Top Ten Tues: Fall TBR

Top Ten Tuesdays are hosted by The Broke and The Bookish, and feature lists related to all things bookish–characters, authors, titles, and favorites. They’re an excellent way to find new interesting books on a variety of topics, and to find bloggers that love the books you do.

Check out their blog for their top ten and lists by other bloggers!

September 19: Top Ten Books On My Fall TBR List

(These are books I plan to read after the start of fall on September 22nd, but before winter rolls around. I’m excited about all of these! <3)

  1. The Language of Thorns; Leigh Bardugo. I love the grisha world, and this is tales from that world.

2. Forest of a Thousand Lanterns; Julie Dao. Dark magic, and a powerful destiny.

3. Ladycastle; Delilah Dawson. Graphic novel about women in charge.

4. Taste of Marrow; Sarah Gailey. Book 2. Diverse characters, high stakes, and people riding hippos.

5. A Plague of Giants; Kevin Hearne. New series by an author I like. With invading giants and magical beasts.

6. Godsgrave; Jay Kristoff. Book 2. Goddess of murder, people bent on revenge–very intense book 1.

7. Renegades; Marissa Meyer. Another new series by an author I like. Superheroes and supervillains!

8. All the Crooked Saints; Maggie Stiefvater. I’ll read pretty much anything she writes. About the price of a miracle, and a family who performs them.

9. City of Lies; Victoria Thompson. New series! 1920s mystery with a con artist protagonist.

10. Artemis; Andy Weir. Loved The Martian, curious to see what’s next!

Weekend Writing Warrior: 10/22

This 8-10 sentence blog hop is hosted by The Weekend Writing Warriors. (Click the link for the list of participants, or rules if you want to join!)

This is a WIP, NaNoWriMo 2016, currently called River, Tree, Mountain. It’s science fiction, set on a colony planet, six generations in–with about 10% of the population born “marvels,” who have special abilities like dowsing, healing, or creating fire. The protagonist, Rekka, is a spark (fire), signed a contract with Brenton to provide him a child, moves in with him, and more than a year later, is outside painting when L, the pink haired man, shows up and gives her a hand carved wood goldfinch, saying “It reminds me of you.”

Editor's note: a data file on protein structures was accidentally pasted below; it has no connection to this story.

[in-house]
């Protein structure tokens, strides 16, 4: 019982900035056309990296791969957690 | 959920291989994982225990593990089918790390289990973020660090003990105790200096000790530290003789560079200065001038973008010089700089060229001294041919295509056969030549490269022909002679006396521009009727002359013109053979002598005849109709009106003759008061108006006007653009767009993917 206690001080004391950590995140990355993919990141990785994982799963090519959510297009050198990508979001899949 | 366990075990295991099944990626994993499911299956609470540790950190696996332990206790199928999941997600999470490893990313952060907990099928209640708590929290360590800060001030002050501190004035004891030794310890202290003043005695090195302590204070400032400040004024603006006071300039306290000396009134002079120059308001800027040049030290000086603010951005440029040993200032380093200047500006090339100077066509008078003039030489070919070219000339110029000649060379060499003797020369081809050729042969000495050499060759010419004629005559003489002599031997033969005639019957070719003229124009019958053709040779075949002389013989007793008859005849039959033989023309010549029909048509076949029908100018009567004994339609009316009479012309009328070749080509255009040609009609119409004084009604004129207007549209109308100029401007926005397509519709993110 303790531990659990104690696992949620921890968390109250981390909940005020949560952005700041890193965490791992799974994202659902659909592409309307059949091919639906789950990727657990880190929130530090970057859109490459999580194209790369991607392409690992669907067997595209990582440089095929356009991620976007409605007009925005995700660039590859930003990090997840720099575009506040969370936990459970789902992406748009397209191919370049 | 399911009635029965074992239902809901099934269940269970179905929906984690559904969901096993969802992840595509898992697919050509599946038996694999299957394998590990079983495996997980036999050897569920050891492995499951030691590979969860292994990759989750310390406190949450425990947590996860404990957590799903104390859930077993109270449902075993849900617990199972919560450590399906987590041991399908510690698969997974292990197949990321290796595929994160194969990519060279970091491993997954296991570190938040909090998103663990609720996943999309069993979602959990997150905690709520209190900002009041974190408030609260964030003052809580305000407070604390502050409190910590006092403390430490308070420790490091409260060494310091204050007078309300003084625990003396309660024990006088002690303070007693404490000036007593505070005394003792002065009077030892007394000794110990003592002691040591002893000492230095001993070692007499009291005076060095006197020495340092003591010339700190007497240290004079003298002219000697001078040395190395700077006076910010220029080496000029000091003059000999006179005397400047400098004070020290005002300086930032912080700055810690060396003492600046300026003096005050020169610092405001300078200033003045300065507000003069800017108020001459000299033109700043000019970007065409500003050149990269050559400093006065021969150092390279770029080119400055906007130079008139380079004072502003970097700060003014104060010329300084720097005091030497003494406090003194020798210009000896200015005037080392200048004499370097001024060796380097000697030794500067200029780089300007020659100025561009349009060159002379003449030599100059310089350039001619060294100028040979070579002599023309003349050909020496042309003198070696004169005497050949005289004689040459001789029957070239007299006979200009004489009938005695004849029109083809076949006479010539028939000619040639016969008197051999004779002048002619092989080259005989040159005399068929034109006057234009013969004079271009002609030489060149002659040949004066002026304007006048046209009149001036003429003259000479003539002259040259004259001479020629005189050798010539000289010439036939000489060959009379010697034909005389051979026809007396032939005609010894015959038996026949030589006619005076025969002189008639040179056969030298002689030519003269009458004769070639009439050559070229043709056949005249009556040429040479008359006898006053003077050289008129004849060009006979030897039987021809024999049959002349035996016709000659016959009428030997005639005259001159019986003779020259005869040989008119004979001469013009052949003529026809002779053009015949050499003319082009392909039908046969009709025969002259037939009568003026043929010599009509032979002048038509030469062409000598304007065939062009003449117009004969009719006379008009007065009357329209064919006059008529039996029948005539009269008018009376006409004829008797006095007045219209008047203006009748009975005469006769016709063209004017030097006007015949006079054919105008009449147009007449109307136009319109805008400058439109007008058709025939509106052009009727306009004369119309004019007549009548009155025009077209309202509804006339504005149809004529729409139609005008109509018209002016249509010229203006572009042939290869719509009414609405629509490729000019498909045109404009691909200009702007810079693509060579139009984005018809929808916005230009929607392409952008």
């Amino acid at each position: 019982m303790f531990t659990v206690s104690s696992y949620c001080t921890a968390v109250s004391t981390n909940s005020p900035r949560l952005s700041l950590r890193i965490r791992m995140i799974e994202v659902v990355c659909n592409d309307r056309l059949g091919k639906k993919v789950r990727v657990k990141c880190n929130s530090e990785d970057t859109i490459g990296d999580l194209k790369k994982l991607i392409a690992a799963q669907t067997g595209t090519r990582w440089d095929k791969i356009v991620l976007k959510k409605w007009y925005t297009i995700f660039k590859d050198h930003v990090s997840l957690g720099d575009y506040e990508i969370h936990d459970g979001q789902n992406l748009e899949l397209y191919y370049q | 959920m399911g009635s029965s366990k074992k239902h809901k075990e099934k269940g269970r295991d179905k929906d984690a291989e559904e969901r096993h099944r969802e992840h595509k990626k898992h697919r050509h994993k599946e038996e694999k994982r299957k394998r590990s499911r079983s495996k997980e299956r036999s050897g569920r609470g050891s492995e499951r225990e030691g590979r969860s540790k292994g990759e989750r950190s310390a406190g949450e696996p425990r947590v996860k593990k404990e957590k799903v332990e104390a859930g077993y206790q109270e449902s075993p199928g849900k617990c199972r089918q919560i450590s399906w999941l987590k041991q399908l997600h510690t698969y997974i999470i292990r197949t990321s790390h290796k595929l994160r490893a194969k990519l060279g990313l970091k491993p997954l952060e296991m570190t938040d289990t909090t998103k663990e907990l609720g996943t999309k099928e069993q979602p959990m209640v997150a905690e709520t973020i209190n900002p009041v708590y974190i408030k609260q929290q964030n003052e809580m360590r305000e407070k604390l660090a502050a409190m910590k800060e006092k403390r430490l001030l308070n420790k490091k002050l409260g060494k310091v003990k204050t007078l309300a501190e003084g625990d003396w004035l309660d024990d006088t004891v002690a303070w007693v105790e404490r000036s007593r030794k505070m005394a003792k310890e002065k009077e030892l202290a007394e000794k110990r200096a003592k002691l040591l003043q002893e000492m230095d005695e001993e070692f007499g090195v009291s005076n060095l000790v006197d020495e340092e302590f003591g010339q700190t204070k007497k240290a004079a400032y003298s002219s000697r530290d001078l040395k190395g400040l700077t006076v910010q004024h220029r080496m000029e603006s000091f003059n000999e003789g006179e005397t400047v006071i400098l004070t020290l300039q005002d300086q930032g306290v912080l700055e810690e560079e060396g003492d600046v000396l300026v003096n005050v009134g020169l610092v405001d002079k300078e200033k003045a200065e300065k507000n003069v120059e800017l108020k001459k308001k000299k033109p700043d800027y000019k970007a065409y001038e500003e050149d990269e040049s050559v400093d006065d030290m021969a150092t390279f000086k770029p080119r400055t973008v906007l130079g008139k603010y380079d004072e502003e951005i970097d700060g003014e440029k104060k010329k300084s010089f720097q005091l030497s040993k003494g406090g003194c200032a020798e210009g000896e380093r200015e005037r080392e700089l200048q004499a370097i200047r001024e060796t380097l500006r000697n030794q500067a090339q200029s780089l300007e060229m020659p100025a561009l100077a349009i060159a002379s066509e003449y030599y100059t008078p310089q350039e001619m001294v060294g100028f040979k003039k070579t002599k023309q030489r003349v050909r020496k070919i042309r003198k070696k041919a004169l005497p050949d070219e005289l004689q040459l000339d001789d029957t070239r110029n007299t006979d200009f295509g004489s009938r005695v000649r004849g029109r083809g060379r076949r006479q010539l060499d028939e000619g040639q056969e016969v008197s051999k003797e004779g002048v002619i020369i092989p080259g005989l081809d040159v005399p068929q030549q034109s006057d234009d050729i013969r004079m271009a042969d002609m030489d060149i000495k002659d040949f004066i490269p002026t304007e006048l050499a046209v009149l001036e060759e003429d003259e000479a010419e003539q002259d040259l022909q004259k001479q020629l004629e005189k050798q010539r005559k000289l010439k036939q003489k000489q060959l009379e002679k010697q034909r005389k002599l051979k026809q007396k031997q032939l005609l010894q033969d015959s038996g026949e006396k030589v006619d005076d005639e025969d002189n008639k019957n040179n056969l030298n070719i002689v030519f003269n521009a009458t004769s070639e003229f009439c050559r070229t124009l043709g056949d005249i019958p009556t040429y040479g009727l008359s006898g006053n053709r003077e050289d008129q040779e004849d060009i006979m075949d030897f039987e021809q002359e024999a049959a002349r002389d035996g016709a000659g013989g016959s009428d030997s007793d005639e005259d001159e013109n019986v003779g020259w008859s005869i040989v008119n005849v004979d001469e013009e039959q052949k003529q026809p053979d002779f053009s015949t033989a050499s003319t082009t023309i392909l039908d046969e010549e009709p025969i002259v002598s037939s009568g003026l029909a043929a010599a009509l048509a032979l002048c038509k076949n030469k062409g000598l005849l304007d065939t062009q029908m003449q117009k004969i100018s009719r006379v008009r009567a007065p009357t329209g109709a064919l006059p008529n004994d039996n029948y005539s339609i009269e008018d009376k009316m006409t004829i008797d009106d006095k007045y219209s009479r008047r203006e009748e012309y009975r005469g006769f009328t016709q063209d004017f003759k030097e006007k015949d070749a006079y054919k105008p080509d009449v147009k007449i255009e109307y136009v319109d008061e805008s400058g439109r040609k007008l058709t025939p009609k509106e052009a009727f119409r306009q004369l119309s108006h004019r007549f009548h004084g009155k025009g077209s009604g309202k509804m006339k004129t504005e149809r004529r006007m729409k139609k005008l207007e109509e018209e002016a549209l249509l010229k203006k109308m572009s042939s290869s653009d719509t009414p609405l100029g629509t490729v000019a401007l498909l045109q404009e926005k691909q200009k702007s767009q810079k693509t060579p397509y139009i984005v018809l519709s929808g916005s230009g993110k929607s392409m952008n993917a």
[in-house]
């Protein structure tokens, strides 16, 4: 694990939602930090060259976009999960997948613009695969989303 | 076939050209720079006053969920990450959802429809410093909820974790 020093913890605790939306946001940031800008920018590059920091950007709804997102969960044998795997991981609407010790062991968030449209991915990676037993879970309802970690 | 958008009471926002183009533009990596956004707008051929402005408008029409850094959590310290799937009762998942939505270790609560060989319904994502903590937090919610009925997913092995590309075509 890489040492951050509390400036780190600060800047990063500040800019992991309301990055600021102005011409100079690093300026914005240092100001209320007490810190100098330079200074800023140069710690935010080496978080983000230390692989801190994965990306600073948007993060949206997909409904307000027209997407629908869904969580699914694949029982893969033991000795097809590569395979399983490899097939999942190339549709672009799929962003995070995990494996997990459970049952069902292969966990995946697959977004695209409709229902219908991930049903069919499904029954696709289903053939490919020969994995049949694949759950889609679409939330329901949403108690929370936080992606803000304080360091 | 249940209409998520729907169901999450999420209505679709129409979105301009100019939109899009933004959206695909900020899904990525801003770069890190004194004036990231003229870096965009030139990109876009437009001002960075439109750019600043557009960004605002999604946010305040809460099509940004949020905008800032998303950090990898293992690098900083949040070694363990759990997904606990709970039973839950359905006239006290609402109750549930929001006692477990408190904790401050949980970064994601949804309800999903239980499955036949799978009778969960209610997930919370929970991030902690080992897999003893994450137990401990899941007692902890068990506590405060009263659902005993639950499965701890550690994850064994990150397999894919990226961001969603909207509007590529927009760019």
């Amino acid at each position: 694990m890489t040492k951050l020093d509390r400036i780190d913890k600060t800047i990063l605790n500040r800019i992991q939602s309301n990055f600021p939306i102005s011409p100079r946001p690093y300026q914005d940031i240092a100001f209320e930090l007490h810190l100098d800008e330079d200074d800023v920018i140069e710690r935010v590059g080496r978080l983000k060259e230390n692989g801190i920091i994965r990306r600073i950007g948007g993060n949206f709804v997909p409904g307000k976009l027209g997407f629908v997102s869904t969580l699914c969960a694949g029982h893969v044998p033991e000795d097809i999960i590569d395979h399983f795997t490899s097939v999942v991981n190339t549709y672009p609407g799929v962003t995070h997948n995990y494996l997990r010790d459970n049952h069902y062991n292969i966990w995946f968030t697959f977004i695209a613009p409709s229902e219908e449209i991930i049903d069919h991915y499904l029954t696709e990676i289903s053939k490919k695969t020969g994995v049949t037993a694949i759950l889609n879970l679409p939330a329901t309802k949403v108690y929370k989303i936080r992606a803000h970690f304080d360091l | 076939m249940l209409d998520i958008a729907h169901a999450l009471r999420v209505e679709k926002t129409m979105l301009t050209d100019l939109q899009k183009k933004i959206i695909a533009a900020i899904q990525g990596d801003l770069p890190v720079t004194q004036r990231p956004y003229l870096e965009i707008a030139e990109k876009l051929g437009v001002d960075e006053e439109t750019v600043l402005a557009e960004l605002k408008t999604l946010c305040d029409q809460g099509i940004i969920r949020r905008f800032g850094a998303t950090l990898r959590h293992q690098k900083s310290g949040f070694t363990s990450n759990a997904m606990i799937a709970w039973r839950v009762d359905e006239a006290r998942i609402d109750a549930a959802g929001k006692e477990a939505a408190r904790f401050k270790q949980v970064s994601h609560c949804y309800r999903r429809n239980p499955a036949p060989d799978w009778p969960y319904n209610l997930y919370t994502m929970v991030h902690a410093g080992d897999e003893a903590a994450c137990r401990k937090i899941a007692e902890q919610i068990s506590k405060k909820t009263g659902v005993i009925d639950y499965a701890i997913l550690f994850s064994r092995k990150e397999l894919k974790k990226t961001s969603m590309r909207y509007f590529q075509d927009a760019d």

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He must’ve read the surprise on Rekka’s face, because L swiped his hand through the air as if to erase what he’d said. “Not the coloring, of course, or that you’re a bird, because you’re not, but… you made me something, and I thought I should make you something, too…”

“It’s lovely, really,” Rekka reassured, “but it must’ve been much more work than my painting.”

“I travel a lot, and sometimes you’re stuck somewhere with nothing to do, so I make these out of scraps,” he waved his hand again, slower, dismissing his efforts.

“And I’m like a goldfinch,” Rekka prompted.

“Bright, inquisitive, and chirpy, yeah,” he said, without hesitation, having abruptly gotten over whatever troubled him.

“Chirpy,” Rekka repeated, considering if she wanted to accept the word. There was, she decided, a certain cheerfulness to her nature, and a definite willingness to peck at people when it amused her.

“I’m touched you thought of me, L. Were you headed somewhere?”

*    *    *

Life on the colony planet of Kaibou was going uneventfully until the second generation of colonists was born on the planet, at some, at a young age, began showing various psychic abilities. When those people, called marvels, grew up, many of them formed companies, building compounds to live in and raise their children.  Due to population diversity issues, many colonists have children using genetic bank material, or choose a succession of partners. Now on the seventh generation, marvels are born both within and without company walls, and all must work together to use their gifts and make a living on a still wild land. Some of these outsider marvels sign contracts with company marvels, agreeing to give them a child raised within the company, in return for a permanent home in the company compound, a stipend, and other concessions.

Top Ten Tues: Throwback

Top Ten Tuesdays are hosted by The Broke and The Bookish, and feature lists related to all things bookish–characters, authors, titles, and favorites. They’re an excellent way to find new interesting books on a variety of topics, and to find bloggers that love the books you do.

Check out their blog for their top ten and lists by other bloggers!

September 12: Throwback Freebie: Ten Books I Loved During The First Year I Started My Blog, Favorite Books Published 5 or 10 or 15 Years Ago, Ten Older Books I Forgot How Much I Loved, etc. etc. Tweak however you want!

Let’s throw it waaay back, shall we? Top Ten Books from the 19th Century.